Jun 1, 2011 - 01:05am PT
Gasherbrum V ?
Mighty Hiker

climber
Vancouver, B.C.
Topic Author's Reply - Jun 1, 2011 - 01:12am PT
Not in the Karakourom, and both Gasherbrum V and Broad Peak have been climbed.

Edit: No one noticed my lovely pun! Though gf may have originated it.
Mighty Hiker

climber
Vancouver, B.C.
Topic Author's Reply - Jun 1, 2011 - 01:18am PT
Dragmarpo Ri is a most interesting looking mountain, but again, it's not in Nepal, and FWIW is higher.
Mighty Hiker

climber
Vancouver, B.C.
Topic Author's Reply - Jun 1, 2011 - 01:31am PT
A helpful honeybee dropped by to mention that Gasherbrum V hasn't been climbed, but that's not the peak.

It isn't Kabru, which was climbed in 1931 or so.

Hopefully the photo - not mine - is correctly identified by the source. I'd be chagrined to discover it was mislabelled. Should I find another one? I don't know that it'd help a lot.
Mighty Hiker

climber
Vancouver, B.C.
Topic Author's Reply - Jun 1, 2011 - 01:41am PT
Sorry - I was thinking of Kamet, not Kabru. My mis-speak. Not doing well on tangential facts tonight.

The mountain in the photo is neither Kamet nor Kabru, although the latter is closer geographically.
Mighty Hiker

climber
Vancouver, B.C.
Topic Author's Reply - Jun 1, 2011 - 01:56am PT
Another hint: It is considered a sacred mountain by the people of the area. But it's not Machuchupare, or in the Annapurna area - as mentioned, it's not in Nepal at all.
Jennie

Trad climber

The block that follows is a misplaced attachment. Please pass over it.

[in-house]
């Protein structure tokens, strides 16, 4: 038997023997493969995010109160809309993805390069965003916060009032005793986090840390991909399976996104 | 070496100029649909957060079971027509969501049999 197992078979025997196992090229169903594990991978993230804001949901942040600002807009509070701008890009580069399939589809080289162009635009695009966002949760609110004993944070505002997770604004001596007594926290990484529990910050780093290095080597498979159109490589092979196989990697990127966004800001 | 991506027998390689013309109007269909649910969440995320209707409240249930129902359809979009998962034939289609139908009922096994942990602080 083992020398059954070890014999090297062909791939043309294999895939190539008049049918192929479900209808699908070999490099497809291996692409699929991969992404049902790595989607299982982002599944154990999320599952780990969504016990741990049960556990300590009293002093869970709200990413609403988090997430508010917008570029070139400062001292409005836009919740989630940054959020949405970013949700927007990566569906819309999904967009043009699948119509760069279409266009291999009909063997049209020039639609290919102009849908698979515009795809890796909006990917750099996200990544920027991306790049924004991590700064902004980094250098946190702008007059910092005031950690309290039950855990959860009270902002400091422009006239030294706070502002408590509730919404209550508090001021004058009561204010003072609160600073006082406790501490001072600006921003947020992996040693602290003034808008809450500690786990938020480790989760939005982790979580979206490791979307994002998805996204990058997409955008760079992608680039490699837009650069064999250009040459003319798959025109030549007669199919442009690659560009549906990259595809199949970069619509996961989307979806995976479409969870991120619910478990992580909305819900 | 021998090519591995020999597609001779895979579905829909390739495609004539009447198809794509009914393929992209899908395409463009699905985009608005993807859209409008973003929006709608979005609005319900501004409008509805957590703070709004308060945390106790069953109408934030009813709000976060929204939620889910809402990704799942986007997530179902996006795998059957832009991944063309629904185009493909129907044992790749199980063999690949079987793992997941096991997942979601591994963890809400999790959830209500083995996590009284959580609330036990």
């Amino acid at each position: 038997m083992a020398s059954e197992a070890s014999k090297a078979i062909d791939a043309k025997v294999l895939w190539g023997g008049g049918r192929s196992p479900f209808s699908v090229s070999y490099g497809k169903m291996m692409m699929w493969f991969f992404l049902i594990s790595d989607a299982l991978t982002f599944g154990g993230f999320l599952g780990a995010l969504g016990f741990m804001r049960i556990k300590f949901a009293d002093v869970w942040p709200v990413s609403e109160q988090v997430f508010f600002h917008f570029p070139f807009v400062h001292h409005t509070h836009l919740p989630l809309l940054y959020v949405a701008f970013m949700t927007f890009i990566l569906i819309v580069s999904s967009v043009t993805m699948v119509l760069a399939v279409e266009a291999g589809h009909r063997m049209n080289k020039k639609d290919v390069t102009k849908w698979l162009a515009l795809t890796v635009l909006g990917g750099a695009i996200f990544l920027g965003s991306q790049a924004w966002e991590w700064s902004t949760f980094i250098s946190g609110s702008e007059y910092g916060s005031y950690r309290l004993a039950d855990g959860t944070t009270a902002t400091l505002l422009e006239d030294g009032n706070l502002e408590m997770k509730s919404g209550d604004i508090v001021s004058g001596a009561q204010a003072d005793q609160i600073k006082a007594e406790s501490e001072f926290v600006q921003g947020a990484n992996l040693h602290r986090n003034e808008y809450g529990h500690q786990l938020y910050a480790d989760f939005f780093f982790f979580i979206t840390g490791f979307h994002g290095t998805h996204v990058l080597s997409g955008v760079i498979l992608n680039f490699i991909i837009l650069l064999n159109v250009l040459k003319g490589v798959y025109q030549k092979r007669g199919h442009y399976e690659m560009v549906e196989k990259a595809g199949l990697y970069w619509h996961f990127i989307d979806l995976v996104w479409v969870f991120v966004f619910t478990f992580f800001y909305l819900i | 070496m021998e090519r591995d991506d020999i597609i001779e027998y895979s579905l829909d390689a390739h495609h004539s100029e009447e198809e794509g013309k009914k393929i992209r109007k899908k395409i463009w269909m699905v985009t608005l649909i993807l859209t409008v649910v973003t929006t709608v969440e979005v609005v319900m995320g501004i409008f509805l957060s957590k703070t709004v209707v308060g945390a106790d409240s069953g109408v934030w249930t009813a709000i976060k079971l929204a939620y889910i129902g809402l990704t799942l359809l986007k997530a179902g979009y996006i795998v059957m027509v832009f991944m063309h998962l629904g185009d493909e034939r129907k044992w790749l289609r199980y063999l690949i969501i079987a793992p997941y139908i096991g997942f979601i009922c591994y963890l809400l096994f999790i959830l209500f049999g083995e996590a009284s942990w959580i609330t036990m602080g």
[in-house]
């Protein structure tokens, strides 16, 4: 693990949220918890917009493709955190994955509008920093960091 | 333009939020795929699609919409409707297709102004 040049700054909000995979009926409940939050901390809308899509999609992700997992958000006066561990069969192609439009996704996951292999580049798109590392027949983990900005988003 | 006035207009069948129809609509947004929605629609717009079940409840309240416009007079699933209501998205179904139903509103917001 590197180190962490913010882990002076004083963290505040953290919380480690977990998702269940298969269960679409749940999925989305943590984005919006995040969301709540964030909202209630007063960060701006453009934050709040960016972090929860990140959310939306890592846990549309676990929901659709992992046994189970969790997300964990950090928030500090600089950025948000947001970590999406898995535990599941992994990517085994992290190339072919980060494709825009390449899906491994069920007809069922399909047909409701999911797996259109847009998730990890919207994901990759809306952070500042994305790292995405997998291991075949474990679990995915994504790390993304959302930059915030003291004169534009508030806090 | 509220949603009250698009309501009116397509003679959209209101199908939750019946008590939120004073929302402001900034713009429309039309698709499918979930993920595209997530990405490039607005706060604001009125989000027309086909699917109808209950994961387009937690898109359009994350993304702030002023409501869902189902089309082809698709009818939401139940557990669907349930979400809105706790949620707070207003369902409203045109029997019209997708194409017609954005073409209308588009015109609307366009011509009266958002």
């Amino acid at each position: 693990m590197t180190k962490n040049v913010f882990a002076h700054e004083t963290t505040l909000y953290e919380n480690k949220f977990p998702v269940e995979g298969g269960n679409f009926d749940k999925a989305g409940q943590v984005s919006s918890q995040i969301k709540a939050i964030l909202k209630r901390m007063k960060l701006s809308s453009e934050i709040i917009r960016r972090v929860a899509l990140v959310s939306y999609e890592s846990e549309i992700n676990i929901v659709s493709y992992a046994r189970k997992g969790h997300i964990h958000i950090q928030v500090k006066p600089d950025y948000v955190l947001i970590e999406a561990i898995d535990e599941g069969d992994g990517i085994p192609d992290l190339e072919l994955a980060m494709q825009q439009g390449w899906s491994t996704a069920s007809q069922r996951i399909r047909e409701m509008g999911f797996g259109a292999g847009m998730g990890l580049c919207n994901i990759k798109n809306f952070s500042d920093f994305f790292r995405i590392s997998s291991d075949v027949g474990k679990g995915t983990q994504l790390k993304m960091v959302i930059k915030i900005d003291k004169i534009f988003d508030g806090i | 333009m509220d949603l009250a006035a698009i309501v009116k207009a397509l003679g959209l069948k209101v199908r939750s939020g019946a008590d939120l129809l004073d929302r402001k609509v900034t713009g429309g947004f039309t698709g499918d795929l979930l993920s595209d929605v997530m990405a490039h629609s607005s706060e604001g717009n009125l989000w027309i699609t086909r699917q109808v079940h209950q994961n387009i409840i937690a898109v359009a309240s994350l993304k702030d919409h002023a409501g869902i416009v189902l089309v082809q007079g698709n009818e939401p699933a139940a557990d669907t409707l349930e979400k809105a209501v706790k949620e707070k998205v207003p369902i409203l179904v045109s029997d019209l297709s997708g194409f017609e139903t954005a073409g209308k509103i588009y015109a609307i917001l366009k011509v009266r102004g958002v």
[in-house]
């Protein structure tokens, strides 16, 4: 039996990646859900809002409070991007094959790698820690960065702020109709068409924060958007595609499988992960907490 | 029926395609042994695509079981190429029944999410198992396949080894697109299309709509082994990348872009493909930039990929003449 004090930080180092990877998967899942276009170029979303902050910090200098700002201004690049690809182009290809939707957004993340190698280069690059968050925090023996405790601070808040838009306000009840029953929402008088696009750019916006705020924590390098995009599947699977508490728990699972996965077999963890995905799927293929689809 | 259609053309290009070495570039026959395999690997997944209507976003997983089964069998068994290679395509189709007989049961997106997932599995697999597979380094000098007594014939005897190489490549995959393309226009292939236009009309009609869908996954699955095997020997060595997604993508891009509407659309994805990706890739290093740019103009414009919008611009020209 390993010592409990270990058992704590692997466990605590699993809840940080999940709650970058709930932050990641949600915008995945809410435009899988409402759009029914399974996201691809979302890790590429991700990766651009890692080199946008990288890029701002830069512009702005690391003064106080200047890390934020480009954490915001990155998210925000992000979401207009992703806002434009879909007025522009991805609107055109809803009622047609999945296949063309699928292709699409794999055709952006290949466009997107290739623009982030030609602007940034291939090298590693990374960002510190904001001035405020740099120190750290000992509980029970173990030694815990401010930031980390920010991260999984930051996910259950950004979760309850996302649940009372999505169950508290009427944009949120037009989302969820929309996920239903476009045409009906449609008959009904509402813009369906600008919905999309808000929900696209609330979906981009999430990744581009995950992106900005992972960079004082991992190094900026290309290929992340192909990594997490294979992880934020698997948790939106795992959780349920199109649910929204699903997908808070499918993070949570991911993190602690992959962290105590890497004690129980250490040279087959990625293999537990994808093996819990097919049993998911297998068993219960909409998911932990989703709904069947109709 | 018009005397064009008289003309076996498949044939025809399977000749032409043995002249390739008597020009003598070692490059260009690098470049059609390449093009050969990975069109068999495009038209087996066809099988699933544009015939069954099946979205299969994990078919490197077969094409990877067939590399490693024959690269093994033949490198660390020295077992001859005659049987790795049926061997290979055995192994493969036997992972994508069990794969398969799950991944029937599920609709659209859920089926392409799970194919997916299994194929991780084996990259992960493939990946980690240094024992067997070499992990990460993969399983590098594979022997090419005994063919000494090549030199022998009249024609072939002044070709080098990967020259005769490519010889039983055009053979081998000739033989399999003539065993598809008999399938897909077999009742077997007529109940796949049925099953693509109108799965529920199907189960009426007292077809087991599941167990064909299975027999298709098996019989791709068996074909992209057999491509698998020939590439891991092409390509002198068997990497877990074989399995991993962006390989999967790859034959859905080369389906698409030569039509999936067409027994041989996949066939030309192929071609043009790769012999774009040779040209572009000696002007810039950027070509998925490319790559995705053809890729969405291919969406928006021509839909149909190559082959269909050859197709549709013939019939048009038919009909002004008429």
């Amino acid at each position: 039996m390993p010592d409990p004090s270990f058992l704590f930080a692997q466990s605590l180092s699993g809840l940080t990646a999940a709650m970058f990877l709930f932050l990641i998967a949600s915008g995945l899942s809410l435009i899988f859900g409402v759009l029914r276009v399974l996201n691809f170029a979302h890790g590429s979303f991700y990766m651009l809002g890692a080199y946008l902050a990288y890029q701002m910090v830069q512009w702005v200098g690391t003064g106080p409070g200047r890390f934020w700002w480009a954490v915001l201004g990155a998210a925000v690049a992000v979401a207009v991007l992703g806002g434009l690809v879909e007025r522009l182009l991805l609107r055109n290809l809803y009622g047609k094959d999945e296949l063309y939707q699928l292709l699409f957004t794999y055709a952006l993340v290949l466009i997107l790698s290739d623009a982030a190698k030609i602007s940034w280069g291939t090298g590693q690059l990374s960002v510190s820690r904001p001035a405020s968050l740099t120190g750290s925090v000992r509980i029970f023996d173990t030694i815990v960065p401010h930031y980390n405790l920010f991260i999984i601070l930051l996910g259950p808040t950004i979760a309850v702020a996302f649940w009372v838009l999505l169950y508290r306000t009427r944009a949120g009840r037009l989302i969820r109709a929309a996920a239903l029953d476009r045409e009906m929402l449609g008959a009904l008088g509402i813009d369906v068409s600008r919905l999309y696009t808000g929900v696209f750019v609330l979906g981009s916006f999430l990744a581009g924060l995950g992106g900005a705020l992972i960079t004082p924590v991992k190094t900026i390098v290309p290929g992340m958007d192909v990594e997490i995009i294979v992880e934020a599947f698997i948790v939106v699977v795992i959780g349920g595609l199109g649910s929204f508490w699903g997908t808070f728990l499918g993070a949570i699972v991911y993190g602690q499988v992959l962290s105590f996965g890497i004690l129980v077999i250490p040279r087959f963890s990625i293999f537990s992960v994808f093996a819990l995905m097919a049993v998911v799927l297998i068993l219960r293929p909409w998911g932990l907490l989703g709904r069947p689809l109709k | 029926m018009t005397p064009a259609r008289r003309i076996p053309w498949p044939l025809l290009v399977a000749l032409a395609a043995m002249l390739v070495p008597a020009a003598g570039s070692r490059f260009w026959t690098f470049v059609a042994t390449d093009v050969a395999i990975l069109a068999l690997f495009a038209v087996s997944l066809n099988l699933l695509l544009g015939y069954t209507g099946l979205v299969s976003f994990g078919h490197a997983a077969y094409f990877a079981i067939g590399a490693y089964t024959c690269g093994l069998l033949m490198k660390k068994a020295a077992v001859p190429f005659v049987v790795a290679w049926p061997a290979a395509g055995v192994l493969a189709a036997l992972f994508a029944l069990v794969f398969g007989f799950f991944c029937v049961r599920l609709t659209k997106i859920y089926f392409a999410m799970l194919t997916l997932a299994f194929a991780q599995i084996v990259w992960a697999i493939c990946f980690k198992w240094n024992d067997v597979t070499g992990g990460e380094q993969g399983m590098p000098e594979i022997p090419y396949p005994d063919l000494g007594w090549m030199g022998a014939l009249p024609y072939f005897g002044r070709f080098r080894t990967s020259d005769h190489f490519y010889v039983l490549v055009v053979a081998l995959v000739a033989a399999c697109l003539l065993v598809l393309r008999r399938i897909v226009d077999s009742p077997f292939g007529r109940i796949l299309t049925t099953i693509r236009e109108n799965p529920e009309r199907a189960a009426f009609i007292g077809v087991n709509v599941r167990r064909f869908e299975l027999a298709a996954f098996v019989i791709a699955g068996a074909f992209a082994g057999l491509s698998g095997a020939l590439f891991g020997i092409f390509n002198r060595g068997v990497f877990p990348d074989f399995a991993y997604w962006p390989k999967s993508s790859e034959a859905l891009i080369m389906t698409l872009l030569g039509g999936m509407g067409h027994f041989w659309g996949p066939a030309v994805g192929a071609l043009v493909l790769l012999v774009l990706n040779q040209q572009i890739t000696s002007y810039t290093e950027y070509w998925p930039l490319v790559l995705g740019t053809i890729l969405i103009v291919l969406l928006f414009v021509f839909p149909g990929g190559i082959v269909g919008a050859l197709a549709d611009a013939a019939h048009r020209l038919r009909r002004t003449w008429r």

Elk Creek, Idaho
Jun 1, 2011 - 02:00am PT
Kailas ?
zeta

Trad climber
Berkeley
Jun 1, 2011 - 02:02am PT
It's gotta be mt. Kailash in Tibet
Mighty Hiker

climber
Vancouver, B.C.
Topic Author's Reply - Jun 1, 2011 - 02:06am PT
Ding ding! We have a winner. Donald has correctly identified the photo as being of Gangkhar Puensum, a 7,570 m high mountain in northern Bhutan, possibly on the Bhutan-Tibet border. It is probably the highest unclimbed mountain in the world, although a subsidiary summit has been ascended. And it will stay unclimbed for a while, as the Bhutanese no longer permit climbers on their peaks, all of which are considered holy, and who knows about access from Tibet.

http://en.wikipedia.org/wiki/Gangkhar_Puensum
Mighty Hiker

climber
Vancouver, B.C.
Topic Author's Reply - Jun 1, 2011 - 02:35am PT
Gangkhar Puensum
Gangkhar Puensum
Credit: Internets
If you look closely, perhaps you can see the lonely goatherd in the foreground.

In a rare idle moment, I asked Mr. Google what the highest unclimbed mountain in the world is. This one popped up, and I thought it would be fun to have a contest. I wonder if donini knew all along, though?
mcreel

climber